Uncontactable S’porean Founder of Three Arrows Capital, Zhu Su, Reportedly Has 3 Houses in S’pore

Early this month, Singapore-based cryptocurrency hedge fund, Three Arrows Capital, filed for bankruptcy. The two founders, Zhu Su and Kyle Livingstone Davies, haven’t been cooperative in the liquidation process—a process to sell off the firm’s assets to pay off creditors.

Zhu Su is a Singaporean, and got into the news last year when it was reported that he was buying a Good Class Bungalow (GCB) at Yarwood Avenue in Bukit Timah area for S$48.8 million as a trustee for his child.

Liquidators haven’t been able to locate the two founders in Singapore, and they believed that the two founders could “whisk away 3AC’s cryptocurrency assets”.

According to The Straits Times, the liquidators of Three Arrows Capital are now working in Singapore to freeze Three Arrows Capital’s assets so as to pay off creditors. To do that, they’ve appointed advisory firm Teneo and are seeking an order from the high court to recognise Teneo’s appointment to carry out its duties here.

Simply put, they’re now working to have legal basis here in Singapore, as the bankruptcy is being made in the US.

For a start, they’d have to apply for something to determine the assets of Three Arrows Capital, and also conduct examinations of individuals like Zhu Su and Kyles Davies.

That would be the first step of the many steps, of course.

Now, we might be talking about billions of dollars, so do the founders have that much money?

The Straits Times reported that they’ve seen documents that show that Zhu Su didn’t just have one house here in Singapore: he apparently owned at least two good class bungalows, one in Dalvey Road and another in Yarwood Avenue (the one that got into the news).

In addition, he had another house in the Balmoral Road area.

The liquidators had obtained permission to subpoena founders Kyle Davies and Zhu Su: in other words, they can kind of obtain court order to force then to appear in court.

But the founders are still uncontactable…though, for some reason, Zhu Su posted a cryptic tweet three days ago.

Accused Liquidators of ‘Baiting’

On 12 July, after over a month of silence, Zhu Su suddenly posted on Twitter.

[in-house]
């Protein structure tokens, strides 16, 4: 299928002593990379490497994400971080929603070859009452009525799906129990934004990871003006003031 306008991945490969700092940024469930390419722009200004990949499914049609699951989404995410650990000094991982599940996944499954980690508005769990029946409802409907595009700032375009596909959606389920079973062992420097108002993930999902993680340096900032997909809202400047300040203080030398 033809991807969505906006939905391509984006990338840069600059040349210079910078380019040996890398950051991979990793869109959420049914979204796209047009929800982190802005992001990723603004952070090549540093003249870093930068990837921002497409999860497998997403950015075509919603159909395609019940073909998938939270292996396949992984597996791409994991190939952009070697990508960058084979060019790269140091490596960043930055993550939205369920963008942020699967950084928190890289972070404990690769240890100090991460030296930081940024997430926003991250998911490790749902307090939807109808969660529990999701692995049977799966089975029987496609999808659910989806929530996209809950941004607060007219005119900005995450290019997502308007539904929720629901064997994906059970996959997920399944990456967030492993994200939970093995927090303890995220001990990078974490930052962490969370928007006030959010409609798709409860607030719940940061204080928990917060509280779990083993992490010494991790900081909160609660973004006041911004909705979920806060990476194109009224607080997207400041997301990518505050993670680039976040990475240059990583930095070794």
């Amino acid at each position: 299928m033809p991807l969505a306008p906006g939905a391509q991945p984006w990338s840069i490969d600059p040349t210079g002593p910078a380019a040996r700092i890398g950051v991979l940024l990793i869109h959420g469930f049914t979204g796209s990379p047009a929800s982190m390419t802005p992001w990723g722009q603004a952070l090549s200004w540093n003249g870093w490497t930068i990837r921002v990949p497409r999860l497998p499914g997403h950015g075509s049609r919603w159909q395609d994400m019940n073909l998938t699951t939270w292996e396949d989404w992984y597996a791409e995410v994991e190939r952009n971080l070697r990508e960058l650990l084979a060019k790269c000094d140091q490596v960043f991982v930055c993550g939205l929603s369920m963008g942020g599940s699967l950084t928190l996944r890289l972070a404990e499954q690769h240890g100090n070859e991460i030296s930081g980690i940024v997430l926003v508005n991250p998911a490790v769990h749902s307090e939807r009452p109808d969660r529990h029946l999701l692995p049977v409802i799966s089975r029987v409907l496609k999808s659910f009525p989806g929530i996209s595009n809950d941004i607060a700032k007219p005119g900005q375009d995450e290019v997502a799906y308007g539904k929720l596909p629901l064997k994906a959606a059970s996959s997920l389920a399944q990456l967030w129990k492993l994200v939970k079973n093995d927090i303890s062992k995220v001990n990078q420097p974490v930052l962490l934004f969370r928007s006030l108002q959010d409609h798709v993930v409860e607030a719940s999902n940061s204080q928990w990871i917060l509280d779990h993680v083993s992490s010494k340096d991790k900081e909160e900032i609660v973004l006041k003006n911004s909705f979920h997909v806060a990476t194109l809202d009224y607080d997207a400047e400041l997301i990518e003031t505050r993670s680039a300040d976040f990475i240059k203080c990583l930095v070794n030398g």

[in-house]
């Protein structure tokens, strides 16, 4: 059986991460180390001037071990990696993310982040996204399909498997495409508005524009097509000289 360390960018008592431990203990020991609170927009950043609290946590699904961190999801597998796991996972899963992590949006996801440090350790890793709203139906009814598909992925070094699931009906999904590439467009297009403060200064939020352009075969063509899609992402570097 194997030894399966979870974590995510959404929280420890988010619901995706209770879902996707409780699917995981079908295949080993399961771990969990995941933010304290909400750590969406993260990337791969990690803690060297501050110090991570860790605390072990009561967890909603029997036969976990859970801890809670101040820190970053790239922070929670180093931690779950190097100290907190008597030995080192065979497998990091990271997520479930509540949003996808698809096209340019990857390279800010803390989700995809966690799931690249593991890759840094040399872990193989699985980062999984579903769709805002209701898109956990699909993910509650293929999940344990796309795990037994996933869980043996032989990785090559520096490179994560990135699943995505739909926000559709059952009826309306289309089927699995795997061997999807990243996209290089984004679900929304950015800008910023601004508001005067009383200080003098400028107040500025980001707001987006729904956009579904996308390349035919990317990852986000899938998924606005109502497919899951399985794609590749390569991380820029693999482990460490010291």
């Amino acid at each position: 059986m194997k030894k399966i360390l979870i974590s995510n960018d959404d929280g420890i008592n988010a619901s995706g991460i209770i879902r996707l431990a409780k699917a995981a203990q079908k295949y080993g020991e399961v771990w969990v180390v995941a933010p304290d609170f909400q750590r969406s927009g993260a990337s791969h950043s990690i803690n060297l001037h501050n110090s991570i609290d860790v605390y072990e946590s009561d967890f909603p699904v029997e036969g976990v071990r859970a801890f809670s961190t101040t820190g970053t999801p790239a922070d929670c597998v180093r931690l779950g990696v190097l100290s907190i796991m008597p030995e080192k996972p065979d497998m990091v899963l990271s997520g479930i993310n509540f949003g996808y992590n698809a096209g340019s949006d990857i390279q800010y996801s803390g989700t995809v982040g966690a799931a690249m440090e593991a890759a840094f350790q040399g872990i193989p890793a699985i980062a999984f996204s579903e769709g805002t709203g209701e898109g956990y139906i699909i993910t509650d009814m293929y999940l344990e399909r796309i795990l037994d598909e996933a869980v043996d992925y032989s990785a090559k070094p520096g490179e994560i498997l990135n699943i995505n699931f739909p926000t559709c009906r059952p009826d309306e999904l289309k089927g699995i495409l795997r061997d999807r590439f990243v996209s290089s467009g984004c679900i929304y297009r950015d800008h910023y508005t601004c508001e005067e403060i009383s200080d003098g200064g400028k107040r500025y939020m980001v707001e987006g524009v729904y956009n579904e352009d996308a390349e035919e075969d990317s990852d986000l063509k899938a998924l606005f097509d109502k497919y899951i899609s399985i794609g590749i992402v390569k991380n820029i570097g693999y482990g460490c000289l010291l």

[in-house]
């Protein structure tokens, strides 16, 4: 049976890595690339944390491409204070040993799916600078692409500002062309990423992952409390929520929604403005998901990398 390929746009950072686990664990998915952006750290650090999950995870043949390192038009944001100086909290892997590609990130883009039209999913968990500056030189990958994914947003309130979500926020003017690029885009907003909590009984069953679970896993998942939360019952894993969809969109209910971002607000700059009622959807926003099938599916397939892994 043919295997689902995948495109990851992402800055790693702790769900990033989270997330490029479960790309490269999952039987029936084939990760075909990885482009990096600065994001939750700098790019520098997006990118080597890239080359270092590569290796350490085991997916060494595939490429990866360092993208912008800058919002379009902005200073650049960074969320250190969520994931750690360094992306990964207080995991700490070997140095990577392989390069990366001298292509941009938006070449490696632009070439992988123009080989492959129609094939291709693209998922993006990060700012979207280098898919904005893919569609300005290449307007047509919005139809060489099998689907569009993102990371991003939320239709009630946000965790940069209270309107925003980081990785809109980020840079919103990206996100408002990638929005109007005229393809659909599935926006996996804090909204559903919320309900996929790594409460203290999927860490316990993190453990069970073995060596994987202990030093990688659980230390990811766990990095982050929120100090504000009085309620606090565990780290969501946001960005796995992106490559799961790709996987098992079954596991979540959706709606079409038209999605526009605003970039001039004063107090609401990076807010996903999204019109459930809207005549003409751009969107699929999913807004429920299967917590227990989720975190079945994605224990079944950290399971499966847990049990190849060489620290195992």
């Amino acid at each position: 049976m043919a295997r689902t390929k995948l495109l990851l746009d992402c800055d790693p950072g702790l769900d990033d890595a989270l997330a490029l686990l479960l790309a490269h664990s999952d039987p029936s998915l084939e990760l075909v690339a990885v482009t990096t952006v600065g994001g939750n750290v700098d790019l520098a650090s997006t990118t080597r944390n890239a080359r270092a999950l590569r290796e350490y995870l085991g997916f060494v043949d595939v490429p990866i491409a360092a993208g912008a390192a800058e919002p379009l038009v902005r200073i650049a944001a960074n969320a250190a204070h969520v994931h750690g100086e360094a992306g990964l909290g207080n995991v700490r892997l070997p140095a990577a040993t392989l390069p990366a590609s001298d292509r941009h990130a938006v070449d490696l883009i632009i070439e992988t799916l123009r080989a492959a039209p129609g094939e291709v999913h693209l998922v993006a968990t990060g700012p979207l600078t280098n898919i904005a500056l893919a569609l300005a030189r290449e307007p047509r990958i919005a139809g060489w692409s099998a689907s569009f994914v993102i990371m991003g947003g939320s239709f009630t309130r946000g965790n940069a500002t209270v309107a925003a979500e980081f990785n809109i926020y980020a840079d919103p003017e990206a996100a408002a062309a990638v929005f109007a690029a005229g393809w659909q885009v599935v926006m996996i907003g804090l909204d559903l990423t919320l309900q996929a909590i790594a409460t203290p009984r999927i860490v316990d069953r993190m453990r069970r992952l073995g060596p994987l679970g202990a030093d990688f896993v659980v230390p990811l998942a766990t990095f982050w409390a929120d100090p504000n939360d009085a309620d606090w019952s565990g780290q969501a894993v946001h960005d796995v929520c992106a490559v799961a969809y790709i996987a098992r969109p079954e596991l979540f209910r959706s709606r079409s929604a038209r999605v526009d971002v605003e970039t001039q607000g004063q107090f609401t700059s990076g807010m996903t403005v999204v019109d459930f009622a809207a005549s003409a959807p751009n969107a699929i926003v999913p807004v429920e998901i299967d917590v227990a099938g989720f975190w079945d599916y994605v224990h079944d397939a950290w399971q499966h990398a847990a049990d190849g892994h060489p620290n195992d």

He claimed that their “good faith to cooperate with the Liquidators was met with baiting,” and attached screenshots of an email exchange between the his lawyer and an executive in charge of liquidating Three Arrow Capital.

Image: Twitter (@zhusu)
Image: Twitter (@zhusu)

In the email exchange, Zhu’s lawyer claimed that the liquidator didn’t exercise a token warrant that expired on 5 July, which causes some losses. Simply put, they accused the liquidator of baiting: which is to annoy them by purposely not doing what should be done.

In the email exchange, they also claimed that Zhu has received “threats of physical violence”.

What Happened

For the uninitiated, hedge fund is like a pool of money managed by a person (or a company). The person, often called the Chief Investment Officer, can invest the money in any way he desired, as long as the returns are positive. This means that even if the market is going down (e.g. a recession), the CIO can still grow the money.

Only the super-rich can invest in hedge fund as it’s too risky for retailer investors like you and me. However, the returns are usually good—though there might be some bad hedge funds.

Usually, people working in hedge fund firms are rich, too: to know more about how hedge fund works, you can watch Billions on Netflix.

While hedge funds aren’t new, cryptocurrency hedge funds are: the funds usually focus just on cryptocurrencies.

And as you might know, it isn’t a good year for cryptocurrencies, and so, it’s kind of expected that Three Arrows Capital, which claimed to have USD$10 billion in its assets under management in March this year, had to file for bankruptcy.

Hedge funds would sometimes also borrow money so that they’d have enough to invest for higher returns. After all, a 1% return of $1 billion is a whopping $10 million worth of “profit”, while a 1% return of $100 million is only $1 million worth of “profit”.

And well, this is when shit hits the fan, because Three Arrows Capital invested heavily in LUNA as well, and we all know what happened to LUNA.

You can also watch this video to know why people are hating on the founder of LUNA:

Three Arrows Capital was unable to meet margin calls last month—simply put, they need to return some money because they’ve invested some money they “borrowed”, but couldn’t return—and so, they had to file for bankruptcy.

To simplify things, just think of the hedge fund as a business: it’s losing money and creditors are asking for money, so they had to sell off all their assets (that might or might not be making money) to return the cash to the creditors.

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Featured Image: Twitter (@zhusu) & Google Maps